Thuribulls show determination and resilience in memorable win
On November 13, 2021, amid the crisp fall air tinted with smoke from incense-burning thuribles, the Seminary of the Southwest Thuribulls took on the team from Austin Presbyterian Theological Seminary in a game of flag football. The game, as is well known by alumni from both schools, has gone by a simple moniker for decades:
The Polity Bowl.
Following a 20 month period filled with challenges, trauma, and loss, the Thuribulls did something they hadn’t done since 2009 – they won. Breaking a 12 year losing streak, the Thuribulls started the game with an interception returned for a touchdown, and then pulled away from APTS with two late 2nd half scores to win 34-20.
In front of a large energetic and electric crowd of fellow students, faculty, staff, family, and friends, the Thuribulls showed up organized, determined, and well-dressed. In the lead-up to game, as the team practiced each week and fans created signs and other forms of support, one thing become abundantly clear: this was about much more than just a football game.
“When we started practices, the first thing that was obvious was how this game was filling part of the hole created when covid pulled us all apart,” said Eric Scott, Vice President of Communications and Marketing. “The desire to do something together, with a shared goal, in each others presence, was palpable. Some years we have to beg people to play. This year we had 20 to 30 people at every practice. We had people coming to practice just to cheer us on. It was the Holy Spirit healing our community through a football game.”
“The Polity Bowl is an enduring tradition of which generations of alumni/ae have vivid memories,” said the Very Rev. Cynthia Briggs Kittredge, Dean and President. “The size and talent of the team, its teamwork, preparation, and spirit were all quite extraordinary. I am very, very proud!”
One characteristic noticed by some of the more experienced Polity Bowl participants was the make-up of the team. “We had MDiv students, we had counseling students, we had spouses and partners and children and siblings of students, faculty, and alums from both programs,” said Scott. “We had faculty and staff. It was a testament not only to the enduring quality of our community, but to the depth and breadth of its reach. Southwest is more than a campus community – it’s a network of inclusion that touches people more than we know.”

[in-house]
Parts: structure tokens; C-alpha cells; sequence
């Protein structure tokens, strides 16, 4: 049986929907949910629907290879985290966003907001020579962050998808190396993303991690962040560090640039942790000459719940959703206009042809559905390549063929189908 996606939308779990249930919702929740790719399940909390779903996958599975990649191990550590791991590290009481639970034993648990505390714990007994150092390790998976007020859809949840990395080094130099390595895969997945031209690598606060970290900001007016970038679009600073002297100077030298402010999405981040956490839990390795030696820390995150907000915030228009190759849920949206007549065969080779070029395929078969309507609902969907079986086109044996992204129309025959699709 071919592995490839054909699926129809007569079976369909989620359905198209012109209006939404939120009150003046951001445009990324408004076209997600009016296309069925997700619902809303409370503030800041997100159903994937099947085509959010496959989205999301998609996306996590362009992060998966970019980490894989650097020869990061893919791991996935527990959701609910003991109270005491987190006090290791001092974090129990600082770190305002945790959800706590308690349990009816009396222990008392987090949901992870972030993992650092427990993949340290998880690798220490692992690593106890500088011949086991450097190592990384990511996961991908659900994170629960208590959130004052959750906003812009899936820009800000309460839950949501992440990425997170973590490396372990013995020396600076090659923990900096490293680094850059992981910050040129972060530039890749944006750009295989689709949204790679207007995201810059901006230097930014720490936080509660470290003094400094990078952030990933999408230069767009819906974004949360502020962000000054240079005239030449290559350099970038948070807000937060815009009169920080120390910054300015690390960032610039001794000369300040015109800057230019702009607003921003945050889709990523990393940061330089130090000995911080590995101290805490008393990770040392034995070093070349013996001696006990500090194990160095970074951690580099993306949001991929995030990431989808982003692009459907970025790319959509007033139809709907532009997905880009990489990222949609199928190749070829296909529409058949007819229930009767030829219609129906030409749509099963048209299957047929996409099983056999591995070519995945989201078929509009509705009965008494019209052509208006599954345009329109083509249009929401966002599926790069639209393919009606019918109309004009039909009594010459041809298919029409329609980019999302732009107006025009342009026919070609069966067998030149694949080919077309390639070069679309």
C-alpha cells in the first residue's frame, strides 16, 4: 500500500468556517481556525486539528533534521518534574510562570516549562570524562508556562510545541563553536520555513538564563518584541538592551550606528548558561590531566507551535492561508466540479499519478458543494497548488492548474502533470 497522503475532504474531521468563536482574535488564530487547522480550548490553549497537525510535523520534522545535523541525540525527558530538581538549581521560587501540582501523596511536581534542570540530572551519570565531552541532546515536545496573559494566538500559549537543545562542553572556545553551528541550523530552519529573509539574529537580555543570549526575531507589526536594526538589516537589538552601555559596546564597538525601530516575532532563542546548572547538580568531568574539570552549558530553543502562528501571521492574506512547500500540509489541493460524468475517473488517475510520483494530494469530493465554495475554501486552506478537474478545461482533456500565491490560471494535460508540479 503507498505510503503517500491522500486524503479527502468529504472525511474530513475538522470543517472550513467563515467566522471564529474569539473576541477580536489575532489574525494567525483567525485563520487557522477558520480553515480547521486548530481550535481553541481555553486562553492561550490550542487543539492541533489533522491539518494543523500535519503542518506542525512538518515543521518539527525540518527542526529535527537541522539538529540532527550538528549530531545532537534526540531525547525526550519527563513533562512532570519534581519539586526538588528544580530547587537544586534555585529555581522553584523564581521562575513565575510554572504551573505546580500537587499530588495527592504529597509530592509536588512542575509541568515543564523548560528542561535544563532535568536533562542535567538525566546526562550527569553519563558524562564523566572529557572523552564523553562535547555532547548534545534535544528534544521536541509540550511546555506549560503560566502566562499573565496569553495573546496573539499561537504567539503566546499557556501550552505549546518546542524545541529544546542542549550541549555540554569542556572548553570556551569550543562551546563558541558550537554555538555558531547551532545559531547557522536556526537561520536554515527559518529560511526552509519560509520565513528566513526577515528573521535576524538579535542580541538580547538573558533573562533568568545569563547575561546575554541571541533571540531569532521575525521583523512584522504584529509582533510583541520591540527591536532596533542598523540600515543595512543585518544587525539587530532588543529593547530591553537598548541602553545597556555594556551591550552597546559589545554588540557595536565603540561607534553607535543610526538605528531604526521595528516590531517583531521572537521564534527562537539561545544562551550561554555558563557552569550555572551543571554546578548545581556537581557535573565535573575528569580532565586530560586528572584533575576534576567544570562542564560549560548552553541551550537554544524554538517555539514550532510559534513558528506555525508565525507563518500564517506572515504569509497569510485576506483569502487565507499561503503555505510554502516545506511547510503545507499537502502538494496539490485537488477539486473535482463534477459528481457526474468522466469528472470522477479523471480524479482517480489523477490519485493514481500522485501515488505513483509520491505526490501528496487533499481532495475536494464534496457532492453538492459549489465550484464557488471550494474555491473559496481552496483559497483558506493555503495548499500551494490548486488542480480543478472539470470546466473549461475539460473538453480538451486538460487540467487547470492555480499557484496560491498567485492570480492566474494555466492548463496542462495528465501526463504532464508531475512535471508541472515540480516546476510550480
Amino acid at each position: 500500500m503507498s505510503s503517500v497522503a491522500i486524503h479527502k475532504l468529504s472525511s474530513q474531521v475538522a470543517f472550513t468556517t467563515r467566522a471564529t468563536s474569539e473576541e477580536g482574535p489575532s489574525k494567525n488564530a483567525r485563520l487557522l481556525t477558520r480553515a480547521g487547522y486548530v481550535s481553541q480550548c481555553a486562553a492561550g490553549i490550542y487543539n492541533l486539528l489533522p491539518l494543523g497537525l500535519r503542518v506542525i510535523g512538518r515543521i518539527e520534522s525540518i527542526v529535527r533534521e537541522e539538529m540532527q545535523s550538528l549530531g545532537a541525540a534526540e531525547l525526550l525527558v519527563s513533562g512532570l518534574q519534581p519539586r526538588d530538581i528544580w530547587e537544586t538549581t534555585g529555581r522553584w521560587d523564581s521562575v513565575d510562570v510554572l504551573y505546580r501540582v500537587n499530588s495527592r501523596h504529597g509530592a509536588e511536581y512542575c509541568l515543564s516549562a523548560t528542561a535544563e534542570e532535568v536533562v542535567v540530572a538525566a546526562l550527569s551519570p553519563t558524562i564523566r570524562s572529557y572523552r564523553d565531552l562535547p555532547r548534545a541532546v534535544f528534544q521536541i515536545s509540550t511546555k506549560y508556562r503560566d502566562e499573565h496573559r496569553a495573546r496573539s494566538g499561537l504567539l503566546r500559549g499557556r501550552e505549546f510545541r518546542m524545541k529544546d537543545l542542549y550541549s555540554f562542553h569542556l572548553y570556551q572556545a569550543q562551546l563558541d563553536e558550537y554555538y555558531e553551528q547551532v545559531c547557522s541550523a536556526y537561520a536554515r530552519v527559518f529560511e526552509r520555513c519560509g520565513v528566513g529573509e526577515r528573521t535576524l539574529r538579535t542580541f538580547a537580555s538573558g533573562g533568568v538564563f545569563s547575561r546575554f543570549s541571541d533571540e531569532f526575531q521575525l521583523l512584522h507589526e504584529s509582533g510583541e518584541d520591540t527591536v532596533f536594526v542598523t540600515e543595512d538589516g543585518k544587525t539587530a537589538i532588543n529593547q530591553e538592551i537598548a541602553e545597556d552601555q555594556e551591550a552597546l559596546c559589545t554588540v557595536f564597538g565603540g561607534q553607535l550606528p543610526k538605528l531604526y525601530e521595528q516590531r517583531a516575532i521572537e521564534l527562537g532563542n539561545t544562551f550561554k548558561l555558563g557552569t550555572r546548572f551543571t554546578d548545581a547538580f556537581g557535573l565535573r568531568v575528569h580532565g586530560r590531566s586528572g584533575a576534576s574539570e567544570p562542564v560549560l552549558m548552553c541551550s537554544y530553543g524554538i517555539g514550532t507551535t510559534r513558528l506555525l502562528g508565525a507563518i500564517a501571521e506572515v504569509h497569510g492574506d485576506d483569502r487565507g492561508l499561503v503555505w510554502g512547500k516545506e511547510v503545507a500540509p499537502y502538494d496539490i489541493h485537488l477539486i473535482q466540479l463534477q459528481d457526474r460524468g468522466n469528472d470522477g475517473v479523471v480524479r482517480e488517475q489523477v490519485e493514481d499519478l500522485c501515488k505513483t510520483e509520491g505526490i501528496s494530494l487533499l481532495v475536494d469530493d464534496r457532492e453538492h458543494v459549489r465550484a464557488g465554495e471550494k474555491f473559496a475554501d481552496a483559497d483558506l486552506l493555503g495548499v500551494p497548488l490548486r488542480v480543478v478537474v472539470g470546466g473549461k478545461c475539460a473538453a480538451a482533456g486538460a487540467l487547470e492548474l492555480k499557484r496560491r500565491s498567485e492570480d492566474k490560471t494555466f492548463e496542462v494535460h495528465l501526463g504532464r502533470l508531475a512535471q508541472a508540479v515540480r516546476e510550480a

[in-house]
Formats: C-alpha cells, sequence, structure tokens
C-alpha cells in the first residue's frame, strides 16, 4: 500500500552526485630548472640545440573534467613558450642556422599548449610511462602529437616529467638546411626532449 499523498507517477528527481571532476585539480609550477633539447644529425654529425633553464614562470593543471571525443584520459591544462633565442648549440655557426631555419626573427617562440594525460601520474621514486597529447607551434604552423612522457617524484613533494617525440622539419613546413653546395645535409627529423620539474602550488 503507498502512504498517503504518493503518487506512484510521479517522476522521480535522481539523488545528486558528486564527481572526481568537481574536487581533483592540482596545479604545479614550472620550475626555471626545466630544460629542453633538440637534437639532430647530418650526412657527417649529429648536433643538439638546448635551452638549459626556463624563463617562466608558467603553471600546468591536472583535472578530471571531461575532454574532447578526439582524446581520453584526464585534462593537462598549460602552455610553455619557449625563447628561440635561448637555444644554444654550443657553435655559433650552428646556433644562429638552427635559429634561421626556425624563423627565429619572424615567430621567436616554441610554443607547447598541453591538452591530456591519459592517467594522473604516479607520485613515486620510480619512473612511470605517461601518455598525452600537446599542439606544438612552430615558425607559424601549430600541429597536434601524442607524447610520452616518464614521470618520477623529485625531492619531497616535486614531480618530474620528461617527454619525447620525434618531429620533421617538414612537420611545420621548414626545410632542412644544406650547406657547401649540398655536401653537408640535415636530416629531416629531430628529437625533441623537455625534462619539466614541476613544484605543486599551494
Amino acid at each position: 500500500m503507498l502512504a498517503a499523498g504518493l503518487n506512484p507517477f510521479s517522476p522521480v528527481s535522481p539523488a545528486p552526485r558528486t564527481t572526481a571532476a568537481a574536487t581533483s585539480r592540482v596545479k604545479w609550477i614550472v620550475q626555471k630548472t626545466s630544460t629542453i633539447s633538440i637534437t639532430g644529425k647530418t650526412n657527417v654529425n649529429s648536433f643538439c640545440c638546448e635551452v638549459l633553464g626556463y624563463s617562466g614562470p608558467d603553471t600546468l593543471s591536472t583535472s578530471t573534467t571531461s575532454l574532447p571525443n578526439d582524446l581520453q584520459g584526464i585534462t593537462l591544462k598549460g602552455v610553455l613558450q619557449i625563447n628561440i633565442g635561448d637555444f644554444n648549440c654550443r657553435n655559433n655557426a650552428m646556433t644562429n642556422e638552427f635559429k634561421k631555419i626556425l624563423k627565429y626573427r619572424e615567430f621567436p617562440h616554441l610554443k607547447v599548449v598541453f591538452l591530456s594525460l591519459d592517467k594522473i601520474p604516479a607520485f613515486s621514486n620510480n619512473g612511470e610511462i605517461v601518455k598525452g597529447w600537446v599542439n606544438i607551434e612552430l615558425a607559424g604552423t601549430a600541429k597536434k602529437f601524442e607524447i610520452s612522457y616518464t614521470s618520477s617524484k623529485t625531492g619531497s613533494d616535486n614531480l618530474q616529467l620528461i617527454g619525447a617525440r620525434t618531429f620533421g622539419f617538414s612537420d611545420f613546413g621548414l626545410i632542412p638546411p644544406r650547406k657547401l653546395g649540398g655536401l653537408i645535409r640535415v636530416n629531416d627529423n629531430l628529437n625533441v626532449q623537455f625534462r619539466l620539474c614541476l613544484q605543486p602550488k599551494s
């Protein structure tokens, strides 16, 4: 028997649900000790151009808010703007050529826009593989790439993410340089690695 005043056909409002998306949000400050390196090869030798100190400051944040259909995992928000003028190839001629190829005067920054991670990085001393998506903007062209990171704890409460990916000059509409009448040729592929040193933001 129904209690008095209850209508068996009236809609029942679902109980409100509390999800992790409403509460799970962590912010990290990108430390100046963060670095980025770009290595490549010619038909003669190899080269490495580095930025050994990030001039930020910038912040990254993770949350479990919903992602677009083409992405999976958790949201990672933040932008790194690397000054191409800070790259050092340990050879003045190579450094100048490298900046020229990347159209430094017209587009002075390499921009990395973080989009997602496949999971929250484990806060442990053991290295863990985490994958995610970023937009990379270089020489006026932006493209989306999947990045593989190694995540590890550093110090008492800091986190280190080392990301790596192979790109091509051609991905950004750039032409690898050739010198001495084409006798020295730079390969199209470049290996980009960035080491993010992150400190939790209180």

The team was coached and quarterbacked by MDiv Senior Andrew Gordon. Gordon’s 4 touchdown passes and steady leadership throughout the preparation and within the game were key to the win. Gordon, a former high school coach and varsity football letterman at Sewanee, shared the common sentiment: “This season was about getting Southwest back after the past 18 plus months of our pandemic reality. Throughout this fall, weekly practices served as a point of connection and togetherness in the midst of a busy semester as MDIV, Center students, SPOTS, faculty, and staff worked to build community. The Polity Bowl was a grand culmination of hard work, intentionality, and commitment to each other.”
What stood out at the game, in addition to the passionate effort by the Thuribulls, was the crowd. With deafening noise, the large crowd and the team fed off each other. In the final moments, as the Thuribulls scored on the final play to seal the win, the team and crowd erupted in celebration. Scott described the scene in one word: “Joy. Pure unadulterated joy like we haven’t felt together in a long time.”
“This community has been through much these past two years, which in no way makes us unique,” added Kittredge. “But through it all, we worked hard to keep one another together in any way we could. It was very hard work. This felt like the culmination of much of that effort where, finally, the payoff felt joyous and real.”
At a celebration the following Monday, Dean Kittredge presented Gordon with the game ball, which had been signed by nearly all the members of the Southwest community.
“At the end of the game, as we hoisted the trophy high and our sideline full of supporters cheered us on, it seemed quite clear to all who were present: the Southwest community is back and stronger than ever,” said Gordon. “Go Thuribulls!”